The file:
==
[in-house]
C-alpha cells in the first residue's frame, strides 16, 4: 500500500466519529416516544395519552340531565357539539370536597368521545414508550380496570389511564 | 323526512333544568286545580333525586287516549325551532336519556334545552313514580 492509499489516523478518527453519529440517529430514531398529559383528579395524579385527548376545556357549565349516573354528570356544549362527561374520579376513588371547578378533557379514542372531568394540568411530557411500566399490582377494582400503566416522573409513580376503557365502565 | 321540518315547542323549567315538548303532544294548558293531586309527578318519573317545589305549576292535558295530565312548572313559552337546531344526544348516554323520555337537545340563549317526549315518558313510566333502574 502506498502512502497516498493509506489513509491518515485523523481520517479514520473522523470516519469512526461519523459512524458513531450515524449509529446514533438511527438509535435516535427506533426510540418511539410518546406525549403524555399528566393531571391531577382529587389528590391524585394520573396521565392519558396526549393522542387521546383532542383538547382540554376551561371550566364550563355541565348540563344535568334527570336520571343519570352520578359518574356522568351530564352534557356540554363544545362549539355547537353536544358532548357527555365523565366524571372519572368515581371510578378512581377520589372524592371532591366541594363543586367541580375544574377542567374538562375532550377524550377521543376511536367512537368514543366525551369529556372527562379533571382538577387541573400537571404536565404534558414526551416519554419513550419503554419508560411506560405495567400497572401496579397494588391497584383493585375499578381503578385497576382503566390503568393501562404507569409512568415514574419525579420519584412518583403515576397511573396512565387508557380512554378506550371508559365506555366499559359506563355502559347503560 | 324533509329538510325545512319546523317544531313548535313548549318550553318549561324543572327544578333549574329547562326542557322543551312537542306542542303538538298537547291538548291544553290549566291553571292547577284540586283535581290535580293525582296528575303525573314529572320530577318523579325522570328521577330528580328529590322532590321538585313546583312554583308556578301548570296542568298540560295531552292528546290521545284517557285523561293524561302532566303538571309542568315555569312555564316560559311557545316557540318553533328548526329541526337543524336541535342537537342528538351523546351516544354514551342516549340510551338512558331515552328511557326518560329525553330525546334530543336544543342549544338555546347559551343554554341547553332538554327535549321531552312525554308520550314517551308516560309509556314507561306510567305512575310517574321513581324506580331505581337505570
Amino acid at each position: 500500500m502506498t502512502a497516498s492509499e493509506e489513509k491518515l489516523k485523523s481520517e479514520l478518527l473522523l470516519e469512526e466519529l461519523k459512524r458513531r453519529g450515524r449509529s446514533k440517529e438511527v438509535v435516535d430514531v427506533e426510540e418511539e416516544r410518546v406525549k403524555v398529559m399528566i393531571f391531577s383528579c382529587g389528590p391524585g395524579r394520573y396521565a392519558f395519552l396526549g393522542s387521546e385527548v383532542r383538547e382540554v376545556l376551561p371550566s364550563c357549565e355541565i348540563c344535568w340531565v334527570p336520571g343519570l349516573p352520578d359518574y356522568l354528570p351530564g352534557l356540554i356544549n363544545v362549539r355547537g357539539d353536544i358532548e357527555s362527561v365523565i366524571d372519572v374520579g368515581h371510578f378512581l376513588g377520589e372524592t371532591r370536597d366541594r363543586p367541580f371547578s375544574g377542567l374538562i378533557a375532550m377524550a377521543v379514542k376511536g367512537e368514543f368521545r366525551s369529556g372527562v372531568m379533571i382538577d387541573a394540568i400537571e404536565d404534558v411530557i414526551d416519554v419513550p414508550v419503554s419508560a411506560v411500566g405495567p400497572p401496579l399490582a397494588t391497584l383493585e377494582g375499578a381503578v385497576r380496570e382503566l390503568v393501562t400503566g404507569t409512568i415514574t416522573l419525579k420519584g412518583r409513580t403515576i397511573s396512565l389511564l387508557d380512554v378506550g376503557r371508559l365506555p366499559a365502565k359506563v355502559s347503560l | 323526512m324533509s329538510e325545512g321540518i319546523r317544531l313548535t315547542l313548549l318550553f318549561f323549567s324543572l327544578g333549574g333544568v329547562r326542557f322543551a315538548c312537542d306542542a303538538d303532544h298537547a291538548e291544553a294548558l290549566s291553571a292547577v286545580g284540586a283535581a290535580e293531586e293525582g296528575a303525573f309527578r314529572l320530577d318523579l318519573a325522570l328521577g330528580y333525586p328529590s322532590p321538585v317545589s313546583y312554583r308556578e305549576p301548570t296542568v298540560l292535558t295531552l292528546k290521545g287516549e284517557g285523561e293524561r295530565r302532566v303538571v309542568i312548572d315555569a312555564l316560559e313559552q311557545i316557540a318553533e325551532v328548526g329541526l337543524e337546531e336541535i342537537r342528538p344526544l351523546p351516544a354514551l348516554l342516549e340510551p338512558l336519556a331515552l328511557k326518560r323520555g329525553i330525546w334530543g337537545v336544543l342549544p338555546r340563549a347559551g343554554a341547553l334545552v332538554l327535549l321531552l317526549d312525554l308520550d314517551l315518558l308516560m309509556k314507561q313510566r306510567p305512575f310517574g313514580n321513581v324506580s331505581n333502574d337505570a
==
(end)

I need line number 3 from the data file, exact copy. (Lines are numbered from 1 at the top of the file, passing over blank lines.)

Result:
Amino acid at each position: 500500500m502506498t502512502a497516498s492509499e493509506e489513509k491518515l489516523k485523523s481520517e479514520l478518527l473522523l470516519e469512526e466519529l461519523k459512524r458513531r453519529g450515524r449509529s446514533k440517529e438511527v438509535v435516535d430514531v427506533e426510540e418511539e416516544r410518546v406525549k403524555v398529559m399528566i393531571f391531577s383528579c382529587g389528590p391524585g395524579r394520573y396521565a392519558f395519552l396526549g393522542s387521546e385527548v383532542r383538547e382540554v376545556l376551561p371550566s364550563c357549565e355541565i348540563c344535568w340531565v334527570p336520571g343519570l349516573p352520578d359518574y356522568l354528570p351530564g352534557l356540554i356544549n363544545v362549539r355547537g357539539d353536544i358532548e357527555s362527561v365523565i366524571d372519572v374520579g368515581h371510578f378512581l376513588g377520589e372524592t371532591r370536597d366541594r363543586p367541580f371547578s375544574g377542567l374538562i378533557a375532550m377524550a377521543v379514542k376511536g367512537e368514543f368521545r366525551s369529556g372527562v372531568m379533571i382538577d387541573a394540568i400537571e404536565d404534558v411530557i414526551d416519554v419513550p414508550v419503554s419508560a411506560v411500566g405495567p400497572p401496579l399490582a397494588t391497584l383493585e377494582g375499578a381503578v385497576r380496570e382503566l390503568v393501562t400503566g404507569t409512568i415514574t416522573l419525579k420519584g412518583r409513580t403515576i397511573s396512565l389511564l387508557d380512554v378506550g376503557r371508559l365506555p366499559a365502565k359506563v355502559s347503560l | 323526512m324533509s329538510e325545512g321540518i319546523r317544531l313548535t315547542l313548549l318550553f318549561f323549567s324543572l327544578g333549574g333544568v329547562r326542557f322543551a315538548c312537542d306542542a303538538d303532544h298537547a291538548e291544553a294548558l290549566s291553571a292547577v286545580g284540586a283535581a290535580e293531586e293525582g296528575a303525573f309527578r314529572l320530577d318523579l318519573a325522570l328521577g330528580y333525586p328529590s322532590p321538585v317545589s313546583y312554583r308556578e305549576p301548570t296542568v298540560l292535558t295531552l292528546k290521545g287516549e284517557g285523561e293524561r295530565r302532566v303538571v309542568i312548572d315555569a312555564l316560559e313559552q311557545i316557540a318553533e325551532v328548526g329541526l337543524e337546531e336541535i342537537r342528538p344526544l351523546p351516544a354514551l348516554l342516549e340510551p338512558l336519556a331515552l328511557k326518560r323520555g329525553i330525546w334530543g337537545v336544543l342549544p338555546r340563549a347559551g343554554a341547553l334545552v332538554l327535549l321531552l317526549d312525554l308520550d314517551l315518558l308516560m309509556k314507561q313510566r306510567p305512575f310517574g313514580n321513581v324506580s331505581n333502574d337505570a